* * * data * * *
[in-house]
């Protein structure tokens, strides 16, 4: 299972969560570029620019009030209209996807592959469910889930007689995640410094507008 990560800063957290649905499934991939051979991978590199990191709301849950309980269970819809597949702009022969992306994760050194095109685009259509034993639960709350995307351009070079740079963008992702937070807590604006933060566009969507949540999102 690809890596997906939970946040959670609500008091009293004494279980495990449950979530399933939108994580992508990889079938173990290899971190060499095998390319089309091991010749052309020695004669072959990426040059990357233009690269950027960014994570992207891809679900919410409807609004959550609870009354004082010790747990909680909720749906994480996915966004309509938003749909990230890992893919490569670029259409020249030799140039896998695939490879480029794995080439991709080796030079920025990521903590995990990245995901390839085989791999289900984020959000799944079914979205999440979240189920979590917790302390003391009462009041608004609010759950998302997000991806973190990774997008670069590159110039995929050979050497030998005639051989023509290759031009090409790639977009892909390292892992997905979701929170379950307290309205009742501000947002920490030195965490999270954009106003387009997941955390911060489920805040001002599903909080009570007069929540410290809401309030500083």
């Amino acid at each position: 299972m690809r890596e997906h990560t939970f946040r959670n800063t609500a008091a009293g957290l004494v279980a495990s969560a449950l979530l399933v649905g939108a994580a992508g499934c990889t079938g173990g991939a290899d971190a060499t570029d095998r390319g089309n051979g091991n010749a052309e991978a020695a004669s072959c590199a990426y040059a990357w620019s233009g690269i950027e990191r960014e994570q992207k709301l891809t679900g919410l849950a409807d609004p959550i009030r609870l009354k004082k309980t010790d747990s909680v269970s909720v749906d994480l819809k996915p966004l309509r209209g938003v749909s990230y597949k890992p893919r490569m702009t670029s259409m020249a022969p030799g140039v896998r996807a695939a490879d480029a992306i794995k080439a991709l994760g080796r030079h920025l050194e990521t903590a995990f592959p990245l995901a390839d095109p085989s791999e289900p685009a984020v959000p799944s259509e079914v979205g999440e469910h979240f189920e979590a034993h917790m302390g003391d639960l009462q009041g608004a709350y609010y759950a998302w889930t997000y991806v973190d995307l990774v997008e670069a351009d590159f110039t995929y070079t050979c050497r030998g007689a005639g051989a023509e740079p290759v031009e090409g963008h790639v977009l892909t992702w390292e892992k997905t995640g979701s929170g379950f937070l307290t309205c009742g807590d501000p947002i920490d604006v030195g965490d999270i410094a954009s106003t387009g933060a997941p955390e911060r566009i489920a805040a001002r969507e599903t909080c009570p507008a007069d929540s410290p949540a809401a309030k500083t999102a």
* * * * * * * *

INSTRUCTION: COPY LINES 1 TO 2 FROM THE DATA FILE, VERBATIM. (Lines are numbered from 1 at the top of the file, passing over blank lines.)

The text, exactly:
[in-house]
């Protein structure tokens, strides 16, 4: 299972969560570029620019009030209209996807592959469910889930007689995640410094507008 990560800063957290649905499934991939051979991978590199990191709301849950309980269970819809597949702009022969992306994760050194095109685009259509034993639960709350995307351009070079740079963008992702937070807590604006933060566009969507949540999102 690809890596997906939970946040959670609500008091009293004494279980495990449950979530399933939108994580992508990889079938173990290899971190060499095998390319089309091991010749052309020695004669072959990426040059990357233009690269950027960014994570992207891809679900919410409807609004959550609870009354004082010790747990909680909720749906994480996915966004309509938003749909990230890992893919490569670029259409020249030799140039896998695939490879480029794995080439991709080796030079920025990521903590995990990245995901390839085989791999289900984020959000799944079914979205999440979240189920979590917790302390003391009462009041608004609010759950998302997000991806973190990774997008670069590159110039995929050979050497030998005639051989023509290759031009090409790639977009892909390292892992997905979701929170379950307290309205009742501000947002920490030195965490999270954009106003387009997941955390911060489920805040001002599903909080009570007069929540410290809401309030500083």